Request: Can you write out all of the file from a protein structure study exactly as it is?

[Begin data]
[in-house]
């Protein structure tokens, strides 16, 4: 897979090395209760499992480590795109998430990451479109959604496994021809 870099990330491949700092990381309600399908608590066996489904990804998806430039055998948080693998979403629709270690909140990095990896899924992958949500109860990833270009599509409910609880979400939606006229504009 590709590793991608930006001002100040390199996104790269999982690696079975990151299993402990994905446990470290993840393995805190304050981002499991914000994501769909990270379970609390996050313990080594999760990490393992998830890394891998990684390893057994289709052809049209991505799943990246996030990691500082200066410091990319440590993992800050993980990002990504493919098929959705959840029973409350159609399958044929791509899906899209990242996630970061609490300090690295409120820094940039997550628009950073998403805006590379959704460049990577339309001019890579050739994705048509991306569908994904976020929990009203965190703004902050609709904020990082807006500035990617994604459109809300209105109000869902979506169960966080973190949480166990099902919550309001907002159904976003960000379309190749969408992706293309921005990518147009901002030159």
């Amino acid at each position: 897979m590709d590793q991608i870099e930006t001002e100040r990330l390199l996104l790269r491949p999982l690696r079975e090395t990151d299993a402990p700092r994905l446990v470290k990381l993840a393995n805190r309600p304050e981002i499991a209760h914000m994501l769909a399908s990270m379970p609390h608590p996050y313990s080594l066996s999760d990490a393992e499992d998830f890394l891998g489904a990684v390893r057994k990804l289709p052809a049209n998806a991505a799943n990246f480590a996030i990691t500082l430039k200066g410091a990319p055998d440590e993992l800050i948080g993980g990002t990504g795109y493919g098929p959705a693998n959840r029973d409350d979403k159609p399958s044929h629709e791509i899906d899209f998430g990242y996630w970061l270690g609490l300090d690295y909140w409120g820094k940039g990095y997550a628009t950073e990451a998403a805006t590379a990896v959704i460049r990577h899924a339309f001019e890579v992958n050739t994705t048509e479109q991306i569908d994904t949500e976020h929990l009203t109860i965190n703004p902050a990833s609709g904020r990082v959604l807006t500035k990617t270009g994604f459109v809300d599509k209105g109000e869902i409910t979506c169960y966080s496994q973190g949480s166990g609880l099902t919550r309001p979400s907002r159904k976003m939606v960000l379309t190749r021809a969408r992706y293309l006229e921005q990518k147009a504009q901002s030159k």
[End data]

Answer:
[in-house]
């Protein structure tokens, strides 16, 4: 897979090395209760499992480590795109998430990451479109959604496994021809 870099990330491949700092990381309600399908608590066996489904990804998806430039055998948080693998979403629709270690909140990095990896899924992958949500109860990833270009599509409910609880979400939606006229504009 590709590793991608930006001002100040390199996104790269999982690696079975990151299993402990994905446990470290993840393995805190304050981002499991914000994501769909990270379970609390996050313990080594999760990490393992998830890394891998990684390893057994289709052809049209991505799943990246996030990691500082200066410091990319440590993992800050993980990002990504493919098929959705959840029973409350159609399958044929791509899906899209990242996630970061609490300090690295409120820094940039997550628009950073998403805006590379959704460049990577339309001019890579050739994705048509991306569908994904976020929990009203965190703004902050609709904020990082807006500035990617994604459109809300209105109000869902979506169960966080973190949480166990099902919550309001907002159904976003960000379309190749969408992706293309921005990518147009901002030159």
């Amino acid at each position: 897979m590709d590793q991608i870099e930006t001002e100040r990330l390199l996104l790269r491949p999982l690696r079975e090395t990151d299993a402990p700092r994905l446990v470290k990381l993840a393995n805190r309600p304050e981002i499991a209760h914000m994501l769909a399908s990270m379970p609390h608590p996050y313990s080594l066996s999760d990490a393992e499992d998830f890394l891998g489904a990684v390893r057994k990804l289709p052809a049209n998806a991505a799943n990246f480590a996030i990691t500082l430039k200066g410091a990319p055998d440590e993992l800050i948080g993980g990002t990504g795109y493919g098929p959705a693998n959840r029973d409350d979403k159609p399958s044929h629709e791509i899906d899209f998430g990242y996630w970061l270690g609490l300090d690295y909140w409120g820094k940039g990095y997550a628009t950073e990451a998403a805006t590379a990896v959704i460049r990577h899924a339309f001019e890579v992958n050739t994705t048509e479109q991306i569908d994904t949500e976020h929990l009203t109860i965190n703004p902050a990833s609709g904020r990082v959604l807006t500035k990617t270009g994604f459109v809300d599509k209105g109000e869902i409910t979506c169960y966080s496994q973190g949480s166990g609880l099902t919550r309001p979400s907002r159904k976003m939606v960000l379309t190749r021809a969408r992706y293309l006229e921005q990518k147009a504009q901002s030159k």